Was it at least worth the blood on their hands? The answer, embarrassingly, is a big NO. The interrogations supposedly did more harm to the war against terror than any good. The senate report has examined the 20 success stories the CIA flaunts as examples for the effectiveness of their methods and has slammed every one of them as critical information that was either already available, obtained from other sources or obtained before the detainees were tortured. The CIA “provided extensive amounts of inaccurate and incomplete information” to the White House and top national security staff. Many detainees lied or repeated information already known to the CIA to escape torture, leading them to waste valuable resources tracking down tales and fables and running into dead-ends. The interrogations in no way helped nab Osama bin Laden.
But oh yes, money was made. The entire program cost $300 million. Psychologists who designed the “enhanced interrogation methods” made $81 million on the interrogations. Tens of millions of dollars was spent on interrogators while the agency paid bribes to foreign governments willing to look the other way as the CIA set up its black site prisons. Countries that were unwilling at first, subsequently made “wish-lists”– in other words- named a price.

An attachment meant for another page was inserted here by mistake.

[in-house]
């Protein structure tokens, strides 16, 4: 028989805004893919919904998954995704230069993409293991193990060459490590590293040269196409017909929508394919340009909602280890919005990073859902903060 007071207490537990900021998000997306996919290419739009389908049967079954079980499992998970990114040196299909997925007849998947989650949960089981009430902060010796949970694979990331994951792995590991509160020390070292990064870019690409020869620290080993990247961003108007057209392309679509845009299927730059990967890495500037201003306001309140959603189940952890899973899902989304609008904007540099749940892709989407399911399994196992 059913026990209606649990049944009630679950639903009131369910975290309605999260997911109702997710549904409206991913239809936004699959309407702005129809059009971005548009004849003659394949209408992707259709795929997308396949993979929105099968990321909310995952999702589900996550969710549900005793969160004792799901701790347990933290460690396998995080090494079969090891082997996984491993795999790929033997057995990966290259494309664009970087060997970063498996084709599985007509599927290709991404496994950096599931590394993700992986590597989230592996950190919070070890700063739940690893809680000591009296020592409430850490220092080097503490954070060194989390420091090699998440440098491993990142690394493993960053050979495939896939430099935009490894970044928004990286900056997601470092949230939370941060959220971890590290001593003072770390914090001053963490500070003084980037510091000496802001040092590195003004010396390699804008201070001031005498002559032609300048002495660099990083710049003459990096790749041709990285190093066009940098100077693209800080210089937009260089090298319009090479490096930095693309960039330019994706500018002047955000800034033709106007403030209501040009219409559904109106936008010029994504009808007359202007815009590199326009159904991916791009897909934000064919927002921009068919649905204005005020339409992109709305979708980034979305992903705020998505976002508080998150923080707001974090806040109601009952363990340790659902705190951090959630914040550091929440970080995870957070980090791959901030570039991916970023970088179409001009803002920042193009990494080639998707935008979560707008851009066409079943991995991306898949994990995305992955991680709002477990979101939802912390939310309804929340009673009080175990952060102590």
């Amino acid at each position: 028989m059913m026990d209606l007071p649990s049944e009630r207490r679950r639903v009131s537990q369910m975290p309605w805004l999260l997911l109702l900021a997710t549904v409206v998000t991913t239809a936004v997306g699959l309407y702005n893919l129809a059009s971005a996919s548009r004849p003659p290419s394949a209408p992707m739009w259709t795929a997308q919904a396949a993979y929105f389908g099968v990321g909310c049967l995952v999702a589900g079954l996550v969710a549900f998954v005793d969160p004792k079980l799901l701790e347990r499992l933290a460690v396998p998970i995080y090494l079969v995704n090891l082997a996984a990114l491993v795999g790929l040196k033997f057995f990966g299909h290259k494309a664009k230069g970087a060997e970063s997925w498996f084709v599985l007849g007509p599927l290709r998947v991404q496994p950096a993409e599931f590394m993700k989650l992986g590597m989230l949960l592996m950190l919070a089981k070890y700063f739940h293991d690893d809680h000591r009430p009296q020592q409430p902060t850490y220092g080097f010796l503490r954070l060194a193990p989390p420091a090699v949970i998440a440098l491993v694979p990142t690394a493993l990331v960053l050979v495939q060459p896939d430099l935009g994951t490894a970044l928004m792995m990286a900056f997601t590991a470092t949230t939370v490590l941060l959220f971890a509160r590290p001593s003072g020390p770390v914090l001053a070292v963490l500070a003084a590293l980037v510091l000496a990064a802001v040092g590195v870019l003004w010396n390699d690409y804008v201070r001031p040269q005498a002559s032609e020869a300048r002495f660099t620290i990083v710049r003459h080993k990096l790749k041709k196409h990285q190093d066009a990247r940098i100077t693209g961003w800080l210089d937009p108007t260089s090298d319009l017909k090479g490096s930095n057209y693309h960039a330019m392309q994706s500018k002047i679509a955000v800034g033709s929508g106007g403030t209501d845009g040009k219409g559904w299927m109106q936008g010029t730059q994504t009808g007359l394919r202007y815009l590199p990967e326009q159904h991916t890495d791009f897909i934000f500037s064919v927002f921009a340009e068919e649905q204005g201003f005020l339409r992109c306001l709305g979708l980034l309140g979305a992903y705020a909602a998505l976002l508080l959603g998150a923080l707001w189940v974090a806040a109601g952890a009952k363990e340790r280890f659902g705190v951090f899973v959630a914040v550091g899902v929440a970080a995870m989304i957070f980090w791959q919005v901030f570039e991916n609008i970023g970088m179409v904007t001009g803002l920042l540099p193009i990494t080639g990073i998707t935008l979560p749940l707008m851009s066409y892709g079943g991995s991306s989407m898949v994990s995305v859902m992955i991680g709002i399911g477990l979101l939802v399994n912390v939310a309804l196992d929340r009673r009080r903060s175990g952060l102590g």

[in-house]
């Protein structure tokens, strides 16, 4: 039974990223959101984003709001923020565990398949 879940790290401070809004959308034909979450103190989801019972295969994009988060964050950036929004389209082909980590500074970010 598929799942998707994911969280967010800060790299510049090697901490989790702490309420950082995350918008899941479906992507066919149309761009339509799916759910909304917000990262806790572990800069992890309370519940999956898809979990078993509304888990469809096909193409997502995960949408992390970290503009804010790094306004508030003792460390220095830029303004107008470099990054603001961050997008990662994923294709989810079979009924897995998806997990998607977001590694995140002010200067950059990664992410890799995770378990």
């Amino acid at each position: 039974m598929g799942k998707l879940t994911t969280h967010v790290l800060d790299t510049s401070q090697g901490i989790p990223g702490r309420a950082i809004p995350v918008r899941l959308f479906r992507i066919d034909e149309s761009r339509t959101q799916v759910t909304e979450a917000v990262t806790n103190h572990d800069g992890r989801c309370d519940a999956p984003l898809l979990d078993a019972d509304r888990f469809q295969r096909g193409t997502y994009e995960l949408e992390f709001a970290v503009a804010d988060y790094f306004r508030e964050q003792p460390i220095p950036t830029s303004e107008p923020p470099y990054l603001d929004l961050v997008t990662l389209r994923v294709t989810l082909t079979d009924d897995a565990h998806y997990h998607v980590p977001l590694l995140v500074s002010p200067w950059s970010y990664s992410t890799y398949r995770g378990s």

The CIA has systematically broken every single bone that holds up the skeleton of civilization; it has violated the morals we as a civilized society stand by and crushed the hope of justice, of fairness. Under the cloak of war on terror, it has waged a war on humanity itself. What can you say of an organization that lied to its government, fudged records, and manipulated the legal process, all to have its way? What can you say of an organization that held, above all else, a contempt for the judiciary, and far worse, a contempt for humanity?
The US President Barrack Obama might be of the opinion that all these were “mistakes of the past”, but the CIA is responsible for the ghastly crimes it has committed and severe action needs to be taken against the people responsible for them. What the CIA carried out in those dark, lawless cells wasn’t a war on terror. It was no more than two mafia gangs taking it out on each other, one blatantly illegally and one under the veil of legality.
There is a reason why the primal laws of power and survival have been replaced with the laws of justice. Civilization is built on the hope that men and women will believe in what is just and stand by it. If justice could be overridden so easily, with such cold impunity, then what is left that makes us human?